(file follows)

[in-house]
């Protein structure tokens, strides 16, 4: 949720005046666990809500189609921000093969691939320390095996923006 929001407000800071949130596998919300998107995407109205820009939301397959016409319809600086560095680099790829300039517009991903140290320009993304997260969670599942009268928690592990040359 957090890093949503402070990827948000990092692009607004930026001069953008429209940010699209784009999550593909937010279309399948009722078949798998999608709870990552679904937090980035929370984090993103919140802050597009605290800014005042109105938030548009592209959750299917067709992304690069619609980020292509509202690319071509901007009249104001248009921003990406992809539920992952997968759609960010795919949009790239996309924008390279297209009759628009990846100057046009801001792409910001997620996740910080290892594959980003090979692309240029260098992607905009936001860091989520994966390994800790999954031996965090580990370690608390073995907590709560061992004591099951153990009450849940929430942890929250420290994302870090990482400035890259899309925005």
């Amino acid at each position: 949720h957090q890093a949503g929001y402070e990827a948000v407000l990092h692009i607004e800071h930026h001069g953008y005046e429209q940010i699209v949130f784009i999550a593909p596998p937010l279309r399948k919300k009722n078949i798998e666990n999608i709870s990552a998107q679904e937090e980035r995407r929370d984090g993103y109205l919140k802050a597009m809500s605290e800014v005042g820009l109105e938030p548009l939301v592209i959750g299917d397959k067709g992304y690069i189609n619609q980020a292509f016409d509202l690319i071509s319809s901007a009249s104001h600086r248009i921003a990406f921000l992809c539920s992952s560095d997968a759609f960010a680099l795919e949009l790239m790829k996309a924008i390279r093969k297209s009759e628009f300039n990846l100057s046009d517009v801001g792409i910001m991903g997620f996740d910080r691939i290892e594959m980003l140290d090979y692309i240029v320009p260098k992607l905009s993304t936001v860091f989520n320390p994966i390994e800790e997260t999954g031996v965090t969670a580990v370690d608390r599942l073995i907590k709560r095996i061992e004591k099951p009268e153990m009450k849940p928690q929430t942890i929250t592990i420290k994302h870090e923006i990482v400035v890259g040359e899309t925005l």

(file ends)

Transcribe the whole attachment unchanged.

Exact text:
[in-house]
């Protein structure tokens, strides 16, 4: 949720005046666990809500189609921000093969691939320390095996923006 929001407000800071949130596998919300998107995407109205820009939301397959016409319809600086560095680099790829300039517009991903140290320009993304997260969670599942009268928690592990040359 957090890093949503402070990827948000990092692009607004930026001069953008429209940010699209784009999550593909937010279309399948009722078949798998999608709870990552679904937090980035929370984090993103919140802050597009605290800014005042109105938030548009592209959750299917067709992304690069619609980020292509509202690319071509901007009249104001248009921003990406992809539920992952997968759609960010795919949009790239996309924008390279297209009759628009990846100057046009801001792409910001997620996740910080290892594959980003090979692309240029260098992607905009936001860091989520994966390994800790999954031996965090580990370690608390073995907590709560061992004591099951153990009450849940929430942890929250420290994302870090990482400035890259899309925005």
């Amino acid at each position: 949720h957090q890093a949503g929001y402070e990827a948000v407000l990092h692009i607004e800071h930026h001069g953008y005046e429209q940010i699209v949130f784009i999550a593909p596998p937010l279309r399948k919300k009722n078949i798998e666990n999608i709870s990552a998107q679904e937090e980035r995407r929370d984090g993103y109205l919140k802050a597009m809500s605290e800014v005042g820009l109105e938030p548009l939301v592209i959750g299917d397959k067709g992304y690069i189609n619609q980020a292509f016409d509202l690319i071509s319809s901007a009249s104001h600086r248009i921003a990406f921000l992809c539920s992952s560095d997968a759609f960010a680099l795919e949009l790239m790829k996309a924008i390279r093969k297209s009759e628009f300039n990846l100057s046009d517009v801001g792409i910001m991903g997620f996740d910080r691939i290892e594959m980003l140290d090979y692309i240029v320009p260098k992607l905009s993304t936001v860091f989520n320390p994966i390994e800790e997260t999954g031996v965090t969670a580990v370690d608390r599942l073995i907590k709560r095996i061992e004591k099951p009268e153990m009450k849940p928690q929430t942890i929250t592990i420290k994302h870090e923006i990482v400035v890259g040359e899309t925005l």